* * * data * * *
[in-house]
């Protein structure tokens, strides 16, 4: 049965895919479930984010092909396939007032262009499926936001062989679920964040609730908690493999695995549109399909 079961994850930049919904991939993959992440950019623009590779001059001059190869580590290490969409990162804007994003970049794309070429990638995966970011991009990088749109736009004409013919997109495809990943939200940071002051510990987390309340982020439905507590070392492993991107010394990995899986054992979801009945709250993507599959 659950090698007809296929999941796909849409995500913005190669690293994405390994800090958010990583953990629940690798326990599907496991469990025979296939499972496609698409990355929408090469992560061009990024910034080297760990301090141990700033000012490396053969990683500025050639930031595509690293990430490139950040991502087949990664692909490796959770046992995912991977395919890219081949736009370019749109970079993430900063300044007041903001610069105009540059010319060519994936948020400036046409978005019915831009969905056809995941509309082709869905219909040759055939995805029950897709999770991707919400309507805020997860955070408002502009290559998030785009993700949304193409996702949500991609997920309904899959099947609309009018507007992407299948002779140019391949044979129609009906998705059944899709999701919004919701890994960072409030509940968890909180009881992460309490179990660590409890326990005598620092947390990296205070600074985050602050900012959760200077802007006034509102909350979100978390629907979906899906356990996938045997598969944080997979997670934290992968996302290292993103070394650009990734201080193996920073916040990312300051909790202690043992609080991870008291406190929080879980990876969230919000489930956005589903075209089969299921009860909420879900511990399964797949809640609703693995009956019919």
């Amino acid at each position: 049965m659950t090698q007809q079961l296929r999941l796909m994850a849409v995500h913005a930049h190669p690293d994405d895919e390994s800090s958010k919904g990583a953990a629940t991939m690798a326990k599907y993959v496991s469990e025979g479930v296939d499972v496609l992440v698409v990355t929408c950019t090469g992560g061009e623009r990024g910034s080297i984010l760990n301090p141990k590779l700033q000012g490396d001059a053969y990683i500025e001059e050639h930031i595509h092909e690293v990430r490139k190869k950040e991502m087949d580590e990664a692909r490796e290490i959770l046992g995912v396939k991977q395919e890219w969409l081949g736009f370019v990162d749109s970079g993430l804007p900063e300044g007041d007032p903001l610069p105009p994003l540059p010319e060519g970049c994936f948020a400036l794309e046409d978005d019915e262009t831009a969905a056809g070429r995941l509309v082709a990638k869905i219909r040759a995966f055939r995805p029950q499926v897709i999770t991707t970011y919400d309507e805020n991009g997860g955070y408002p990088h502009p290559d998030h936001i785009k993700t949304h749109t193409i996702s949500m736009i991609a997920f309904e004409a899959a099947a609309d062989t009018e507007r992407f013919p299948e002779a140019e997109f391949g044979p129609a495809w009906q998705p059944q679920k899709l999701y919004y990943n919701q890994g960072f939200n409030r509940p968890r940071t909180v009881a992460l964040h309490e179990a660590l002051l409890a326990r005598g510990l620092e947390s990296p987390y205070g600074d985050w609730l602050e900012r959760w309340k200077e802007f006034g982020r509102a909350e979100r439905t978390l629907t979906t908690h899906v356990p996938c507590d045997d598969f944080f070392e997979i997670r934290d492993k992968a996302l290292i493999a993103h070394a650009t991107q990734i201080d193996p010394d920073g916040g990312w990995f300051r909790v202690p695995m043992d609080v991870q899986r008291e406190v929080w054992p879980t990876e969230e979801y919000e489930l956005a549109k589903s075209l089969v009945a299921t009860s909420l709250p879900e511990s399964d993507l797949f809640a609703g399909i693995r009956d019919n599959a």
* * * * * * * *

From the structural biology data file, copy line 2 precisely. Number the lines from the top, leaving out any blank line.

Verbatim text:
């Protein structure tokens, strides 16, 4: 049965895919479930984010092909396939007032262009499926936001062989679920964040609730908690493999695995549109399909 079961994850930049919904991939993959992440950019623009590779001059001059190869580590290490969409990162804007994003970049794309070429990638995966970011991009990088749109736009004409013919997109495809990943939200940071002051510990987390309340982020439905507590070392492993991107010394990995899986054992979801009945709250993507599959 659950090698007809296929999941796909849409995500913005190669690293994405390994800090958010990583953990629940690798326990599907496991469990025979296939499972496609698409990355929408090469992560061009990024910034080297760990301090141990700033000012490396053969990683500025050639930031595509690293990430490139950040991502087949990664692909490796959770046992995912991977395919890219081949736009370019749109970079993430900063300044007041903001610069105009540059010319060519994936948020400036046409978005019915831009969905056809995941509309082709869905219909040759055939995805029950897709999770991707919400309507805020997860955070408002502009290559998030785009993700949304193409996702949500991609997920309904899959099947609309009018507007992407299948002779140019391949044979129609009906998705059944899709999701919004919701890994960072409030509940968890909180009881992460309490179990660590409890326990005598620092947390990296205070600074985050602050900012959760200077802007006034509102909350979100978390629907979906899906356990996938045997598969944080997979997670934290992968996302290292993103070394650009990734201080193996920073916040990312300051909790202690043992609080991870008291406190929080879980990876969230919000489930956005589903075209089969299921009860909420879900511990399964797949809640609703693995009956019919």